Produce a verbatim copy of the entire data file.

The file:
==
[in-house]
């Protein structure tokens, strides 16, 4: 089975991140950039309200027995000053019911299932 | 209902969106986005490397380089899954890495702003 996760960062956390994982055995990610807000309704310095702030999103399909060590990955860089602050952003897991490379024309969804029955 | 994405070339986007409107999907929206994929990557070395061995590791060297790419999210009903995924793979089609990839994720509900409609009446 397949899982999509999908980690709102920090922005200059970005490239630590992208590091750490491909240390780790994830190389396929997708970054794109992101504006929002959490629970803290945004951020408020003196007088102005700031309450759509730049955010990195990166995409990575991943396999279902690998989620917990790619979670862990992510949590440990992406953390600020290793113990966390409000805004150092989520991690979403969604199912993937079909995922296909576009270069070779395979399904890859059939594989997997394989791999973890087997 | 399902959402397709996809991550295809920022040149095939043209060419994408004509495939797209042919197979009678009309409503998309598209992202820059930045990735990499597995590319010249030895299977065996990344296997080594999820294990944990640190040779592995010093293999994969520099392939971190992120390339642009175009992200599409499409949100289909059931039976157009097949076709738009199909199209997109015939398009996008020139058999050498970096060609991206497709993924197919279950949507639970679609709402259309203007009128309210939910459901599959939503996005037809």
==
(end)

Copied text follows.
[in-house]
């Protein structure tokens, strides 16, 4: 089975991140950039309200027995000053019911299932 | 209902969106986005490397380089899954890495702003 996760960062956390994982055995990610807000309704310095702030999103399909060590990955860089602050952003897991490379024309969804029955 | 994405070339986007409107999907929206994929990557070395061995590791060297790419999210009903995924793979089609990839994720509900409609009446 397949899982999509999908980690709102920090922005200059970005490239630590992208590091750490491909240390780790994830190389396929997708970054794109992101504006929002959490629970803290945004951020408020003196007088102005700031309450759509730049955010990195990166995409990575991943396999279902690998989620917990790619979670862990992510949590440990992406953390600020290793113990966390409000805004150092989520991690979403969604199912993937079909995922296909576009270069070779395979399904890859059939594989997997394989791999973890087997 | 399902959402397709996809991550295809920022040149095939043209060419994408004509495939797209042919197979009678009309409503998309598209992202820059930045990735990499597995590319010249030895299977065996990344296997080594999820294990944990640190040779592995010093293999994969520099392939971190992120390339642009175009992200599409499409949100289909059931039976157009097949076709738009199909199209997109015939398009996008020139058999050498970096060609991206497709993924197919279950949507639970679609709402259309203007009128309210939910459901599959939503996005037809």